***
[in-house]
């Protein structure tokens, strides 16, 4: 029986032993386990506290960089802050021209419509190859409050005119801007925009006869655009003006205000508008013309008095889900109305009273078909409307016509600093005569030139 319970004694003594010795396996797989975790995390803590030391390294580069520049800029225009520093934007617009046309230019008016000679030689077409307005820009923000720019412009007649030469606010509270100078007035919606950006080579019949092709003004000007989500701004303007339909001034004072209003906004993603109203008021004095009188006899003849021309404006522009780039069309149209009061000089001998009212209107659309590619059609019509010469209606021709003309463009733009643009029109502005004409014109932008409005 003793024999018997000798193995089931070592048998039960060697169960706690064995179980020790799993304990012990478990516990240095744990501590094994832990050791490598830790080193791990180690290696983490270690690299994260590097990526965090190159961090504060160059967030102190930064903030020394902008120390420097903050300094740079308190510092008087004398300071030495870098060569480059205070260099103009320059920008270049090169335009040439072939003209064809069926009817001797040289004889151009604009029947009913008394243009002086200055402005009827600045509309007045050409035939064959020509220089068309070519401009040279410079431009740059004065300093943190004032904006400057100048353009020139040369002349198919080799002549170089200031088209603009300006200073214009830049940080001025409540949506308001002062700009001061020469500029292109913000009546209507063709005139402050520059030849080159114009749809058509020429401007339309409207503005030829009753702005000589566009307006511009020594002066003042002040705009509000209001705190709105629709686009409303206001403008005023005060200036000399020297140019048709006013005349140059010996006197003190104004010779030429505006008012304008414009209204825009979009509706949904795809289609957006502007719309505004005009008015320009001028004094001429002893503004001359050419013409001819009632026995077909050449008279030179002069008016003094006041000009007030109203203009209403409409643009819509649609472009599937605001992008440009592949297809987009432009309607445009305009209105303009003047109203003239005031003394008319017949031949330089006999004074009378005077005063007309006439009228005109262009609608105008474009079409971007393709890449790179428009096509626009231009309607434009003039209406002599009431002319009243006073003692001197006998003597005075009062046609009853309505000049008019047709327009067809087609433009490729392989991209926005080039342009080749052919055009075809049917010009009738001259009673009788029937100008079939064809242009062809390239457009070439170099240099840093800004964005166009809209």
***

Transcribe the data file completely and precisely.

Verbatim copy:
[in-house]
């Protein structure tokens, strides 16, 4: 029986032993386990506290960089802050021209419509190859409050005119801007925009006869655009003006205000508008013309008095889900109305009273078909409307016509600093005569030139 319970004694003594010795396996797989975790995390803590030391390294580069520049800029225009520093934007617009046309230019008016000679030689077409307005820009923000720019412009007649030469606010509270100078007035919606950006080579019949092709003004000007989500701004303007339909001034004072209003906004993603109203008021004095009188006899003849021309404006522009780039069309149209009061000089001998009212209107659309590619059609019509010469209606021709003309463009733009643009029109502005004409014109932008409005 003793024999018997000798193995089931070592048998039960060697169960706690064995179980020790799993304990012990478990516990240095744990501590094994832990050791490598830790080193791990180690290696983490270690690299994260590097990526965090190159961090504060160059967030102190930064903030020394902008120390420097903050300094740079308190510092008087004398300071030495870098060569480059205070260099103009320059920008270049090169335009040439072939003209064809069926009817001797040289004889151009604009029947009913008394243009002086200055402005009827600045509309007045050409035939064959020509220089068309070519401009040279410079431009740059004065300093943190004032904006400057100048353009020139040369002349198919080799002549170089200031088209603009300006200073214009830049940080001025409540949506308001002062700009001061020469500029292109913000009546209507063709005139402050520059030849080159114009749809058509020429401007339309409207503005030829009753702005000589566009307006511009020594002066003042002040705009509000209001705190709105629709686009409303206001403008005023005060200036000399020297140019048709006013005349140059010996006197003190104004010779030429505006008012304008414009209204825009979009509706949904795809289609957006502007719309505004005009008015320009001028004094001429002893503004001359050419013409001819009632026995077909050449008279030179002069008016003094006041000009007030109203203009209403409409643009819509649609472009599937605001992008440009592949297809987009432009309607445009305009209105303009003047109203003239005031003394008319017949031949330089006999004074009378005077005063007309006439009228005109262009609608105008474009079409971007393709890449790179428009096509626009231009309607434009003039209406002599009431002319009243006073003692001197006998003597005075009062046609009853309505000049008019047709327009067809087609433009490729392989991209926005080039342009080749052919055009075809049917010009009738001259009673009788029937100008079939064809242009062809390239457009070439170099240099840093800004964005166009809209």